10 Pratt St, Moonee Ponds. Phone: 9370 1188
Like Kuni’s, the China Bar in Russell St was a familiar and regular part of my routine when working and living in the CBD.
It was and is a popular place, its reputation seemingly built on consistency and late opening hours.
China Bar, is of course, something of a misnomer, as most customers at the outlets spread across Melbourne order food that has its origins in Malaysia or even Thailand.
In any case, the China Bar in Moonee Ponds has never caught our eye in the same way.
Maybe that’s just down to change or to some unsatisfactory experiences at the Highpoint China Bar.
But a few weeks back we stopped by the Ponds joint to grab some barbecue pork to takeaway, if only to save ourselves making another stop, in Footscray, on the way home.
While there, we saw some pretty keen-looking tucker being consumed and made a mental note.
A return for a Sunday lunch was a surprise that maybe shouldn’t have been a surprise at all.
One of the dishes I almost always ordered at Russell St was the achar, so I am pleased to see it still on the menu.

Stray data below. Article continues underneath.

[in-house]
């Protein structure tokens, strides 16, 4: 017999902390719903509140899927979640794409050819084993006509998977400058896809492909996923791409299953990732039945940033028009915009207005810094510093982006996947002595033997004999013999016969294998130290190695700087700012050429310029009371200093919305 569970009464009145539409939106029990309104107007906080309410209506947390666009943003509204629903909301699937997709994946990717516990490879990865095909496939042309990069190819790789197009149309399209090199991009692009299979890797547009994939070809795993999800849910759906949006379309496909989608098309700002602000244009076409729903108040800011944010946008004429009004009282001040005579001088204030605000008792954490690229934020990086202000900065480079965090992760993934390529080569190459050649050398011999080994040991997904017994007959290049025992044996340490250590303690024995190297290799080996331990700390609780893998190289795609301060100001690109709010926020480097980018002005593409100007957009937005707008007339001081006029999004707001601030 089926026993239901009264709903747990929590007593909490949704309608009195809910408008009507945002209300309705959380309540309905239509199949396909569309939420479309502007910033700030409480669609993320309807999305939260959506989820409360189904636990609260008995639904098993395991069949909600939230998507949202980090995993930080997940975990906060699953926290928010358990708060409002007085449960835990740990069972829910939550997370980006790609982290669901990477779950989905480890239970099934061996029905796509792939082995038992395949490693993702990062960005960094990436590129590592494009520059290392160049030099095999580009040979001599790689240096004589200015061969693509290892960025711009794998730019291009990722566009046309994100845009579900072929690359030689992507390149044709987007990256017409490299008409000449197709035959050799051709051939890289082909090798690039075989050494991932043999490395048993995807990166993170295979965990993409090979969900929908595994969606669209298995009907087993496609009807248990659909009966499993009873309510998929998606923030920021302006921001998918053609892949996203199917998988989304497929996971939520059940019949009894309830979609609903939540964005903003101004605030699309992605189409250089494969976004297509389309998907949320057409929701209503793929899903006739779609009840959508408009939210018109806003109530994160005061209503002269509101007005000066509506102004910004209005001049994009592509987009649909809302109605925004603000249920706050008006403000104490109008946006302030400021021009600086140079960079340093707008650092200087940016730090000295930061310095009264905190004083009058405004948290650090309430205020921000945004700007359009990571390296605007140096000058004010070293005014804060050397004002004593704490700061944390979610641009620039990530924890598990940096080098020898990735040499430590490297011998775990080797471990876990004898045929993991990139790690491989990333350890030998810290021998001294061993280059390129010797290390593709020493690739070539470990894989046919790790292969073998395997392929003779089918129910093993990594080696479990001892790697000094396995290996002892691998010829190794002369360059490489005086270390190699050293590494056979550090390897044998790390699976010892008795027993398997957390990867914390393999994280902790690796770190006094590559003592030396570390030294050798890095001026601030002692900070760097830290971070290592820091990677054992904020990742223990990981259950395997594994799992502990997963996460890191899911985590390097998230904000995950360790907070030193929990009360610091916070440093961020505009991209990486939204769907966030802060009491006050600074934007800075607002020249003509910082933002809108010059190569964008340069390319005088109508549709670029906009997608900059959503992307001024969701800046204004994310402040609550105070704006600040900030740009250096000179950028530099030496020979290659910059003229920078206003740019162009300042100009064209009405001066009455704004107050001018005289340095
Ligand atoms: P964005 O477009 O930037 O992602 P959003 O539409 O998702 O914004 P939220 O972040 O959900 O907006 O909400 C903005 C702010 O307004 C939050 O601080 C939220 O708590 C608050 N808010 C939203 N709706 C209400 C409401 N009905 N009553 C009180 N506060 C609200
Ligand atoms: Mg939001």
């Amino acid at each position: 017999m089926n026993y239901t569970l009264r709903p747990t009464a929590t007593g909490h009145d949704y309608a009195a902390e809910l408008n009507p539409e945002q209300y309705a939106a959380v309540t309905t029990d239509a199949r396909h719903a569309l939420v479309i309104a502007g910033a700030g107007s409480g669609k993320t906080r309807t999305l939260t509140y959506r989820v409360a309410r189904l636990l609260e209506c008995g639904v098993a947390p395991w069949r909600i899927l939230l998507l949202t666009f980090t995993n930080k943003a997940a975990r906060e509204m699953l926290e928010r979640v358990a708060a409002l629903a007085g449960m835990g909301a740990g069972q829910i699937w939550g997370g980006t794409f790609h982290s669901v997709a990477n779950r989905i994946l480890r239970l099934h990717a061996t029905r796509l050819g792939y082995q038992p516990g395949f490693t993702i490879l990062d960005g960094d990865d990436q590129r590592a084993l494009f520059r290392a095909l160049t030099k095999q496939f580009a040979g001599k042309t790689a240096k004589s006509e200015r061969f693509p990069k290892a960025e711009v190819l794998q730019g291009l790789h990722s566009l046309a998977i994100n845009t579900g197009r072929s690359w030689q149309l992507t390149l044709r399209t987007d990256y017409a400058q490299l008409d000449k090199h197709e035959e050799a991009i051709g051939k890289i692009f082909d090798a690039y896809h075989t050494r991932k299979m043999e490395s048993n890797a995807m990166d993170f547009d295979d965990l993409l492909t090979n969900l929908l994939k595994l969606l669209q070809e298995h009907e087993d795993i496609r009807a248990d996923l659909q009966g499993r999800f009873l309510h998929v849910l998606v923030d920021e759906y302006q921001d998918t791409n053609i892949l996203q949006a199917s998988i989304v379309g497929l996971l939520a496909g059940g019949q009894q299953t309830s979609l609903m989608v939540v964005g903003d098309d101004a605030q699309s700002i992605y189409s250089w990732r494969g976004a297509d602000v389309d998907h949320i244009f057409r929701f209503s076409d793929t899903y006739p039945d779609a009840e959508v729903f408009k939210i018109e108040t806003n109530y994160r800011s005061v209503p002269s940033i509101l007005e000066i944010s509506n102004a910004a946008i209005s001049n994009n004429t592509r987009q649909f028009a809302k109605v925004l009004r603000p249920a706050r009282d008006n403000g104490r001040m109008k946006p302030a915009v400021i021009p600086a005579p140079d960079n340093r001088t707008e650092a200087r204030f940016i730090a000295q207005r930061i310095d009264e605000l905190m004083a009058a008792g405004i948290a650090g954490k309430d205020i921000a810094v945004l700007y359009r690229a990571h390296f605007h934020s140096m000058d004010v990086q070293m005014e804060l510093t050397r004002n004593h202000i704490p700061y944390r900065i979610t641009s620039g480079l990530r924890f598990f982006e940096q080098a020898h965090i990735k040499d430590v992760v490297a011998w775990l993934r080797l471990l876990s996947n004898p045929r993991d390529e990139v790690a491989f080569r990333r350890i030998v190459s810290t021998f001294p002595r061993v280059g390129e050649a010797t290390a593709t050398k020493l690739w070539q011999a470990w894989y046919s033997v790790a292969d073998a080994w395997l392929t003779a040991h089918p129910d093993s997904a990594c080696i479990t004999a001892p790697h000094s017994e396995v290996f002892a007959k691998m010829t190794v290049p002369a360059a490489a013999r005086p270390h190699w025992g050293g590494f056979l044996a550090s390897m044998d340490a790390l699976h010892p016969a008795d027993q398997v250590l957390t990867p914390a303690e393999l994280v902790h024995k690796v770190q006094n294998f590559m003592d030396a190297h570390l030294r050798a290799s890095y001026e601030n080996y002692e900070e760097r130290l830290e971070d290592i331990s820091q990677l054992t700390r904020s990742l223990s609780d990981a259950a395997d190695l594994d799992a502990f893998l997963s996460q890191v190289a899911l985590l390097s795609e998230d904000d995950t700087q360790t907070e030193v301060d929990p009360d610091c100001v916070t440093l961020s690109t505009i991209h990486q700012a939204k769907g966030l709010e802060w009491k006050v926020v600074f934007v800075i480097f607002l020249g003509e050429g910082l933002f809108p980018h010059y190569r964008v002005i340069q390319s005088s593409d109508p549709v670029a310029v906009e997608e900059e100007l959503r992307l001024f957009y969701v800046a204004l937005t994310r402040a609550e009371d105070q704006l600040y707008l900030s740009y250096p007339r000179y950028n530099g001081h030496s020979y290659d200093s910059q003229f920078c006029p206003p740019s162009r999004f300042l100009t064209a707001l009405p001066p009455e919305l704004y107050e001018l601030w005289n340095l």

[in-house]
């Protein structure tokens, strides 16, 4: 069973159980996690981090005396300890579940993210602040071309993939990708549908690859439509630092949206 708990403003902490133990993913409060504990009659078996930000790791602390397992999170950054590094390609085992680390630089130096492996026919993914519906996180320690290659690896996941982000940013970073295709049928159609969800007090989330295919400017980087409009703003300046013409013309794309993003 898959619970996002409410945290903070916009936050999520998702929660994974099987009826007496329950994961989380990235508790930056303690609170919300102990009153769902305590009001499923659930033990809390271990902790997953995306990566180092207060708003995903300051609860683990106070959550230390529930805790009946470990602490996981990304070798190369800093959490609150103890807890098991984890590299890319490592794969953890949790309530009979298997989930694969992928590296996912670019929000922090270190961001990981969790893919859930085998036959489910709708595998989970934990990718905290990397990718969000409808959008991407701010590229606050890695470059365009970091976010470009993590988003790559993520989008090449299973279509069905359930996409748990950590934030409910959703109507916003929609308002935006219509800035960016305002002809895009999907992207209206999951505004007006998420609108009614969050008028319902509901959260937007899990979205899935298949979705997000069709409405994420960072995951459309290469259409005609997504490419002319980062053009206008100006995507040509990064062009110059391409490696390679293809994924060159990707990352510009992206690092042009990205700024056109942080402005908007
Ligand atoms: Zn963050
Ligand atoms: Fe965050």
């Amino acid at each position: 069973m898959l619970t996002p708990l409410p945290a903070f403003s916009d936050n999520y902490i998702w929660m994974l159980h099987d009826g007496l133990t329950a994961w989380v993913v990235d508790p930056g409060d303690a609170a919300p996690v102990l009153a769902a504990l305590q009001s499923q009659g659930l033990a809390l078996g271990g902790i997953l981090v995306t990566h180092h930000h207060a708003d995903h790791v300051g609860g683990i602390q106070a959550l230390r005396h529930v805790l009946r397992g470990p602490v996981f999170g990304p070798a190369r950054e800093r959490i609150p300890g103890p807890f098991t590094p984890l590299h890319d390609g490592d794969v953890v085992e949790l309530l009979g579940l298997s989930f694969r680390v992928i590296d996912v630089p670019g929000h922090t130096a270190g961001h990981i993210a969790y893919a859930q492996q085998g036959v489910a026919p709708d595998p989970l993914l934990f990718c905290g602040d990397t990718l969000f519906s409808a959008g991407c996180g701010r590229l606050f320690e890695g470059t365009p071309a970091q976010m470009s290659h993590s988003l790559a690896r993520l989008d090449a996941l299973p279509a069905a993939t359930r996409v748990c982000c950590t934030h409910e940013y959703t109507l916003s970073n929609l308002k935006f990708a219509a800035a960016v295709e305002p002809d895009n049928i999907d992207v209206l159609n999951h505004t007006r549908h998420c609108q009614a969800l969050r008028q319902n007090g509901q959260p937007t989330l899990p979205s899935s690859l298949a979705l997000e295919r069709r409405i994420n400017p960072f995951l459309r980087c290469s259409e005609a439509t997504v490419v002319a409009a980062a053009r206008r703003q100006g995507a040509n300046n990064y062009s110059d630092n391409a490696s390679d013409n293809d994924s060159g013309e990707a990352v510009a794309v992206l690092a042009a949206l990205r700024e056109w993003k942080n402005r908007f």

The price has crept up ($6), though. Should I?
Curiosity wins out, and I’m ever so glad.
It’s got carrot, pineapple, cabbage, cauliflower, cucumber and sesame seeds.
It’s chilled, crunchy, only a little oily, with profound vinegar flavour but only a mild chilli hit.
It’s perfect in every way.
This augurs well for my main fare, another dish remembered with fondness from Russell St forays, one with which we’ve had hit and miss experience in the west – hainannese chicken rice ($10.80).
The soup is of perfect hotness, not too salty and tasty in a way that strongly suggests flavour enhancers. I care not.
The rice isn’t quite as super as I recall, but more than adequate.
The chicken is tender and flavoursome. I don’t mind chicken being bone-in, but if it’s bone-free I expect, demand that it be scrupulously so – as it is here.
There’s plenty of soy sauce-flavoured water under my chook to pour in the rice, along with an OK and mildish chili sauce and a lovely, coarse mash of spring onion, ginger and oil. The remnants of the soup also go on the rice.
It’s very, very good – even if just a smidgeon short of the achar’s outstandingness.
Maybe it just goes to show … nostalgia IS what it used to be and familiarity with the China Bar brand has bred some unjustified contempt.
If the achar and chicken rice are so good, there seems no reason why other Malay staples aren’t just as hot.
China Bar may not offer the same “eating out” vibe as those two Flemo places, but that’s of little concern to us.
I suspect we’ll be back soon.